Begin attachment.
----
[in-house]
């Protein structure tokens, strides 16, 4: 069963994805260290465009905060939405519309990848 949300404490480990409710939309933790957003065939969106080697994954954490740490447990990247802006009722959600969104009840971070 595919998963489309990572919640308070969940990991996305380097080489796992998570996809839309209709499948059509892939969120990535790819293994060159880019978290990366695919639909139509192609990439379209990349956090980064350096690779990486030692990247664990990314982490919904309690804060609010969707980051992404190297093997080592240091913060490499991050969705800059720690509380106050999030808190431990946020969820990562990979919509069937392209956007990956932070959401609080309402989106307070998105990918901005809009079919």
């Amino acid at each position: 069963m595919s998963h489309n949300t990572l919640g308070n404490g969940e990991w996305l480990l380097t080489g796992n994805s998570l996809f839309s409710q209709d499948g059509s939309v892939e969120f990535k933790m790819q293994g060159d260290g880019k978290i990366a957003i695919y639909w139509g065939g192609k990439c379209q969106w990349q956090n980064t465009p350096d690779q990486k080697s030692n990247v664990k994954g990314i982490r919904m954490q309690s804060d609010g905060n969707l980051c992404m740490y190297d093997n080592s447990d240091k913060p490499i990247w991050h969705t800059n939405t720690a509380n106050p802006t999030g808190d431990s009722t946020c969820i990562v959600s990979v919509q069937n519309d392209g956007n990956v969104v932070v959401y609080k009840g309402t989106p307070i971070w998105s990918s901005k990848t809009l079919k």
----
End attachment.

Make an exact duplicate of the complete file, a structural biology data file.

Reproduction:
[in-house]
């Protein structure tokens, strides 16, 4: 069963994805260290465009905060939405519309990848 949300404490480990409710939309933790957003065939969106080697994954954490740490447990990247802006009722959600969104009840971070 595919998963489309990572919640308070969940990991996305380097080489796992998570996809839309209709499948059509892939969120990535790819293994060159880019978290990366695919639909139509192609990439379209990349956090980064350096690779990486030692990247664990990314982490919904309690804060609010969707980051992404190297093997080592240091913060490499991050969705800059720690509380106050999030808190431990946020969820990562990979919509069937392209956007990956932070959401609080309402989106307070998105990918901005809009079919």
């Amino acid at each position: 069963m595919s998963h489309n949300t990572l919640g308070n404490g969940e990991w996305l480990l380097t080489g796992n994805s998570l996809f839309s409710q209709d499948g059509s939309v892939e969120f990535k933790m790819q293994g060159d260290g880019k978290i990366a957003i695919y639909w139509g065939g192609k990439c379209q969106w990349q956090n980064t465009p350096d690779q990486k080697s030692n990247v664990k994954g990314i982490r919904m954490q309690s804060d609010g905060n969707l980051c992404m740490y190297d093997n080592s447990d240091k913060p490499i990247w991050h969705t800059n939405t720690a509380n106050p802006t999030g808190d431990s009722t946020c969820i990562v959600s990979v919509q069937n519309d392209g956007n990956v969104v932070v959401y609080k009840g309402t989106p307070i971070w998105s990918s901005k990848t809009l079919k």